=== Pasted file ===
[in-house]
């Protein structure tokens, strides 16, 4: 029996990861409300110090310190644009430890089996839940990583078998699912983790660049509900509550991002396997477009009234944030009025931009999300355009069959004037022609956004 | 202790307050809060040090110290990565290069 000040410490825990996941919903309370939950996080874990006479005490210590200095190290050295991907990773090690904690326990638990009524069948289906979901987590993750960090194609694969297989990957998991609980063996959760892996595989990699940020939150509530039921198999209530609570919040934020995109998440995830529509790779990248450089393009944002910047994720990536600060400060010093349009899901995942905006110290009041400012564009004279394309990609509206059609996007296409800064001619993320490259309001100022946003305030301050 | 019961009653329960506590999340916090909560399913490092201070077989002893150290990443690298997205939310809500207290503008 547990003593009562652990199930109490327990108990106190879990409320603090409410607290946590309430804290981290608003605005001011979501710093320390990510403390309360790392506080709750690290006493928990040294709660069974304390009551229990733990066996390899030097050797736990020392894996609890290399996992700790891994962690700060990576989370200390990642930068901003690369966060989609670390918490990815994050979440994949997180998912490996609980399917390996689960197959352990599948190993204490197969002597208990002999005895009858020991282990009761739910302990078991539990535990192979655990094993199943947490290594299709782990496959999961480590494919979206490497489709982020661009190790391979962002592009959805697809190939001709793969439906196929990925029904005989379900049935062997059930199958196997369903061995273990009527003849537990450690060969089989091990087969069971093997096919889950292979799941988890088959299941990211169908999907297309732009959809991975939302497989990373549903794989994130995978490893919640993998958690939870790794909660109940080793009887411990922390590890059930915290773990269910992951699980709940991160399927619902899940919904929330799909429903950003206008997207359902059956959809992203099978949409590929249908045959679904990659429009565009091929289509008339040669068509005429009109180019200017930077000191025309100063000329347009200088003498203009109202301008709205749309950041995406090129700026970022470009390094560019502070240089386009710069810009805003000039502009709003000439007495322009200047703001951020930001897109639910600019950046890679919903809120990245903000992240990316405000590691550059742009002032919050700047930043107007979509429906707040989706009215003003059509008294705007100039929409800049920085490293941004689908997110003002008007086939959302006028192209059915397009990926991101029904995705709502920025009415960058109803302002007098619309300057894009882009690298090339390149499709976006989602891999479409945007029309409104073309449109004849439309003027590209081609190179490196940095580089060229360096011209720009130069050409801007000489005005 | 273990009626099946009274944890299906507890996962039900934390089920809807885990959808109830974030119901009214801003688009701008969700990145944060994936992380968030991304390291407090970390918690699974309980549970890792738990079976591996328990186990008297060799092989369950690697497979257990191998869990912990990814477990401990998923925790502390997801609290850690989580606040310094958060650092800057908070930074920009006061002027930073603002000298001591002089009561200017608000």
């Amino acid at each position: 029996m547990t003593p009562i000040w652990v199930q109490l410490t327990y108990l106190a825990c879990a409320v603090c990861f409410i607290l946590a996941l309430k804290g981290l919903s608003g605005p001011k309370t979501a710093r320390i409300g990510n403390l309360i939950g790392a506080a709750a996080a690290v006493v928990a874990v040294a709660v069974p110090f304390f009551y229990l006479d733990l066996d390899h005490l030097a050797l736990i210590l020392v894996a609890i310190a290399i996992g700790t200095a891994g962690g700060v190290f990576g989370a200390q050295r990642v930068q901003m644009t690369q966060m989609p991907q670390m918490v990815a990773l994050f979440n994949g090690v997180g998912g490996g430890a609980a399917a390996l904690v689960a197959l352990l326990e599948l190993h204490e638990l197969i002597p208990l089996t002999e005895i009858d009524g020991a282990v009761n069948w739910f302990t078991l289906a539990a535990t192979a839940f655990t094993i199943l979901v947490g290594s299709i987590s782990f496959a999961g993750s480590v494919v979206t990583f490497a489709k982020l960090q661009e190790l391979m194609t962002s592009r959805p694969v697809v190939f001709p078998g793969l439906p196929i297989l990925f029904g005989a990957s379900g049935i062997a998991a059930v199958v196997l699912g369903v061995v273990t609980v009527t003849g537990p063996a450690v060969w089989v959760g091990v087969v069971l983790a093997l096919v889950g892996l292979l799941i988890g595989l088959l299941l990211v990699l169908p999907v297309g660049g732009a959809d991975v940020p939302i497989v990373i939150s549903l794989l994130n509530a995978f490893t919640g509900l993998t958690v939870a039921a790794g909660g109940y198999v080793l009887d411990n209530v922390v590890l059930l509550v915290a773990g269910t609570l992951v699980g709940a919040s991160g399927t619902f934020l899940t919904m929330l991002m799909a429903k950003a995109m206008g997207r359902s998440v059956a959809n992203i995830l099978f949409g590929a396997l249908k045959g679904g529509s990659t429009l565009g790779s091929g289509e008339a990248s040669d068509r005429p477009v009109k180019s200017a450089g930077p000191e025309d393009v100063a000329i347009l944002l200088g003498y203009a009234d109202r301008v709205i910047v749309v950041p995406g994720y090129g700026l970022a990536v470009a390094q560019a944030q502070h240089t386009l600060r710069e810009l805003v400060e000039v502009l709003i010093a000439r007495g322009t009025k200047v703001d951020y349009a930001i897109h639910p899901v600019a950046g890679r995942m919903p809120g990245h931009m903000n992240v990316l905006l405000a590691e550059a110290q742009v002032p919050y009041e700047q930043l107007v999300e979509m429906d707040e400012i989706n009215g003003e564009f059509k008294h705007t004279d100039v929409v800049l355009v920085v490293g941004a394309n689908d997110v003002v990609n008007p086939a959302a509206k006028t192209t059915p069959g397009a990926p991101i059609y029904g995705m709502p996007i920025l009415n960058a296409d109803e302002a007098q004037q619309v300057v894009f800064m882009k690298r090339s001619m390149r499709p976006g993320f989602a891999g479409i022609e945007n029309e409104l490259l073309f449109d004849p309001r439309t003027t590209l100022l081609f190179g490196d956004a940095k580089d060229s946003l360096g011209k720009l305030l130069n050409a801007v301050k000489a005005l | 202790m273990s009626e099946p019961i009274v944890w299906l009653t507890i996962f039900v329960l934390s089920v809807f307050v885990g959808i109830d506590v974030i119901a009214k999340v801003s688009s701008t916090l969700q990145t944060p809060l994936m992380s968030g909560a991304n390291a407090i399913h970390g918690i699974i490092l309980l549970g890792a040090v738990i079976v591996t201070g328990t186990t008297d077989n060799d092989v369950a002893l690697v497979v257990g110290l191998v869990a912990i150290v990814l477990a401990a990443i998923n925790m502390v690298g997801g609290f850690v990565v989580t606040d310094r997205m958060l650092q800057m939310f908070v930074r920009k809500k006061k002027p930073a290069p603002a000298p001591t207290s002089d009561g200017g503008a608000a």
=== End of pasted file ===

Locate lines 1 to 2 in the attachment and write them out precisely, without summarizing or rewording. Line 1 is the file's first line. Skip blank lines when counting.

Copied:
[in-house]
């Protein structure tokens, strides 16, 4: 029996990861409300110090310190644009430890089996839940990583078998699912983790660049509900509550991002396997477009009234944030009025931009999300355009069959004037022609956004 | 202790307050809060040090110290990565290069 000040410490825990996941919903309370939950996080874990006479005490210590200095190290050295991907990773090690904690326990638990009524069948289906979901987590993750960090194609694969297989990957998991609980063996959760892996595989990699940020939150509530039921198999209530609570919040934020995109998440995830529509790779990248450089393009944002910047994720990536600060400060010093349009899901995942905006110290009041400012564009004279394309990609509206059609996007296409800064001619993320490259309001100022946003305030301050 | 019961009653329960506590999340916090909560399913490092201070077989002893150290990443690298997205939310809500207290503008 547990003593009562652990199930109490327990108990106190879990409320603090409410607290946590309430804290981290608003605005001011979501710093320390990510403390309360790392506080709750690290006493928990040294709660069974304390009551229990733990066996390899030097050797736990020392894996609890290399996992700790891994962690700060990576989370200390990642930068901003690369966060989609670390918490990815994050979440994949997180998912490996609980399917390996689960197959352990599948190993204490197969002597208990002999005895009858020991282990009761739910302990078991539990535990192979655990094993199943947490290594299709782990496959999961480590494919979206490497489709982020661009190790391979962002592009959805697809190939001709793969439906196929990925029904005989379900049935062997059930199958196997369903061995273990009527003849537990450690060969089989091990087969069971093997096919889950292979799941988890088959299941990211169908999907297309732009959809991975939302497989990373549903794989994130995978490893919640993998958690939870790794909660109940080793009887411990922390590890059930915290773990269910992951699980709940991160399927619902899940919904929330799909429903950003206008997207359902059956959809992203099978949409590929249908045959679904990659429009565009091929289509008339040669068509005429009109180019200017930077000191025309100063000329347009200088003498203009109202301008709205749309950041995406090129700026970022470009390094560019502070240089386009710069810009805003000039502009709003000439007495322009200047703001951020930001897109639910600019950046890679919903809120990245903000992240990316405000590691550059742009002032919050700047930043107007979509429906707040989706009215003003059509008294705007100039929409800049920085490293941004689908997110003002008007086939959302006028192209059915397009990926991101029904995705709502920025009415960058109803302002007098619309300057894009882009690298090339390149499709976006989602891999479409945007029309409104073309449109004849439309003027590209081609190179490196940095580089060229360096011209720009130069050409801007000489005005 | 273990009626099946009274944890299906507890996962039900934390089920809807885990959808109830974030119901009214801003688009701008969700990145944060994936992380968030991304390291407090970390918690699974309980549970890792738990079976591996328990186990008297060799092989369950690697497979257990191998869990912990990814477990401990998923925790502390997801609290850690989580606040310094958060650092800057908070930074920009006061002027930073603002000298001591002089009561200017608000």